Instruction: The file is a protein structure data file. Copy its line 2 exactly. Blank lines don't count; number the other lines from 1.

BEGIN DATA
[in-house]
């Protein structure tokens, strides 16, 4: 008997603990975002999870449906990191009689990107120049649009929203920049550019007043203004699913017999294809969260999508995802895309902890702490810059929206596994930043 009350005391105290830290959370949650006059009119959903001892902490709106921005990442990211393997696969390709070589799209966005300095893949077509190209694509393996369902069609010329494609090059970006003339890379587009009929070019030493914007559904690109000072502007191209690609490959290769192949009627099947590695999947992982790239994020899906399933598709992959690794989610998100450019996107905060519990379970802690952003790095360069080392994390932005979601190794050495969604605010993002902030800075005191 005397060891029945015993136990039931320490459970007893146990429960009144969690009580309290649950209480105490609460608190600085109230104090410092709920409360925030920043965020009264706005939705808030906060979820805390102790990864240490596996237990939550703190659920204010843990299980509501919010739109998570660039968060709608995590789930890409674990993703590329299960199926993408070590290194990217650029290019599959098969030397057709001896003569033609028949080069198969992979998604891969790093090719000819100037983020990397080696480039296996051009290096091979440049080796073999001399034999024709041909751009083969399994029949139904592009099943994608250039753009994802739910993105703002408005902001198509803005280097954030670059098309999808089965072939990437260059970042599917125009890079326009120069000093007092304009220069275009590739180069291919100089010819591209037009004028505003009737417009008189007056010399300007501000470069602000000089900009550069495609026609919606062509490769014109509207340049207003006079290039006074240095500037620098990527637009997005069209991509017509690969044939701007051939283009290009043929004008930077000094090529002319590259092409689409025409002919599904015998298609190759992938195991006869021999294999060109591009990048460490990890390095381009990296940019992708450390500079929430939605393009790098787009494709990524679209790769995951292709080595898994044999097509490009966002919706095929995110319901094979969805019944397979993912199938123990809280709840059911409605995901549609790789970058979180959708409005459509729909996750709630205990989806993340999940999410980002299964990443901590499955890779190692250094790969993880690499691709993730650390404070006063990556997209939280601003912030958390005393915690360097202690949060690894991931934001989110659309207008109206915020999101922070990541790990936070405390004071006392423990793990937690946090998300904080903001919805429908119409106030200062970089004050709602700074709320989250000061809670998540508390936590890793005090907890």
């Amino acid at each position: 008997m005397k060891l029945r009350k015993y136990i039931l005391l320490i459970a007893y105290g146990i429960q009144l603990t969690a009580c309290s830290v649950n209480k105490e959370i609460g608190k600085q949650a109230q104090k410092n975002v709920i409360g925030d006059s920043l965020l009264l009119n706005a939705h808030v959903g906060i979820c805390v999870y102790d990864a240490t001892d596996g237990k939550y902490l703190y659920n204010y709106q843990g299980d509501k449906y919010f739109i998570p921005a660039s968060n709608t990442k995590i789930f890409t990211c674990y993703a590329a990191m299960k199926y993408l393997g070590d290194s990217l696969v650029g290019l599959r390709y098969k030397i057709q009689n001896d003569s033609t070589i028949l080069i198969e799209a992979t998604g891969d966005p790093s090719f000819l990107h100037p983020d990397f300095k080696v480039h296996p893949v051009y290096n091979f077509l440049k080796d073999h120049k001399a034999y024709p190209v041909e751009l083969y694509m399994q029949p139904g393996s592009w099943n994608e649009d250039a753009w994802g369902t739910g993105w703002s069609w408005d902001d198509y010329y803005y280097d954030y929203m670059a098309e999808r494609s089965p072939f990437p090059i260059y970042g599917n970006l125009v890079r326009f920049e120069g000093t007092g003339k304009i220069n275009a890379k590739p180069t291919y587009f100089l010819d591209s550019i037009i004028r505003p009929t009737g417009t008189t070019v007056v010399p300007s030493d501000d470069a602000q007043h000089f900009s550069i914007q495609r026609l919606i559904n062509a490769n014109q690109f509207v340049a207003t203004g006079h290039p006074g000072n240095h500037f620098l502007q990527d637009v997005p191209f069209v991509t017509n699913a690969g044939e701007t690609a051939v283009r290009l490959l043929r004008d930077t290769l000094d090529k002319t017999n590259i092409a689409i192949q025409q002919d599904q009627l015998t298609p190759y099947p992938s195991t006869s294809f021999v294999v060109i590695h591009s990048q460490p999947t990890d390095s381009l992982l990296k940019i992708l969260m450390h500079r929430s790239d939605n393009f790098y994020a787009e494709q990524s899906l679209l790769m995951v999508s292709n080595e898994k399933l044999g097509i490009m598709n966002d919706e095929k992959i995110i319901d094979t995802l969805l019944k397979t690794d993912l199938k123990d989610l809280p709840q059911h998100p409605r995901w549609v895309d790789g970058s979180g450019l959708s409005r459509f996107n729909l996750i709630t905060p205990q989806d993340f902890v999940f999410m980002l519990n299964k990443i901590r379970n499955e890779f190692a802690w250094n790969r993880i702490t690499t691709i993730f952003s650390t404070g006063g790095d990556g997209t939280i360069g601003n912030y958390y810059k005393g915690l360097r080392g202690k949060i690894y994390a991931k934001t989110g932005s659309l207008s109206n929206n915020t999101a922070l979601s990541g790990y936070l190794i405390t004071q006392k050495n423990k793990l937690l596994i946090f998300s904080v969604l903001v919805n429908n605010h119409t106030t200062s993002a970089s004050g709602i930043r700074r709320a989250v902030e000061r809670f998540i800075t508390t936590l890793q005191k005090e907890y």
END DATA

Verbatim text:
């Protein structure tokens, strides 16, 4: 008997603990975002999870449906990191009689990107120049649009929203920049550019007043203004699913017999294809969260999508995802895309902890702490810059929206596994930043 009350005391105290830290959370949650006059009119959903001892902490709106921005990442990211393997696969390709070589799209966005300095893949077509190209694509393996369902069609010329494609090059970006003339890379587009009929070019030493914007559904690109000072502007191209690609490959290769192949009627099947590695999947992982790239994020899906399933598709992959690794989610998100450019996107905060519990379970802690952003790095360069080392994390932005979601190794050495969604605010993002902030800075005191 005397060891029945015993136990039931320490459970007893146990429960009144969690009580309290649950209480105490609460608190600085109230104090410092709920409360925030920043965020009264706005939705808030906060979820805390102790990864240490596996237990939550703190659920204010843990299980509501919010739109998570660039968060709608995590789930890409674990993703590329299960199926993408070590290194990217650029290019599959098969030397057709001896003569033609028949080069198969992979998604891969790093090719000819100037983020990397080696480039296996051009290096091979440049080796073999001399034999024709041909751009083969399994029949139904592009099943994608250039753009994802739910993105703002408005902001198509803005280097954030670059098309999808089965072939990437260059970042599917125009890079326009120069000093007092304009220069275009590739180069291919100089010819591209037009004028505003009737417009008189007056010399300007501000470069602000000089900009550069495609026609919606062509490769014109509207340049207003006079290039006074240095500037620098990527637009997005069209991509017509690969044939701007051939283009290009043929004008930077000094090529002319590259092409689409025409002919599904015998298609190759992938195991006869021999294999060109591009990048460490990890390095381009990296940019992708450390500079929430939605393009790098787009494709990524679209790769995951292709080595898994044999097509490009966002919706095929995110319901094979969805019944397979993912199938123990809280709840059911409605995901549609790789970058979180959708409005459509729909996750709630205990989806993340999940999410980002299964990443901590499955890779190692250094790969993880690499691709993730650390404070006063990556997209939280601003912030958390005393915690360097202690949060690894991931934001989110659309207008109206915020999101922070990541790990936070405390004071006392423990793990937690946090998300904080903001919805429908119409106030200062970089004050709602700074709320989250000061809670998540508390936590890793005090907890």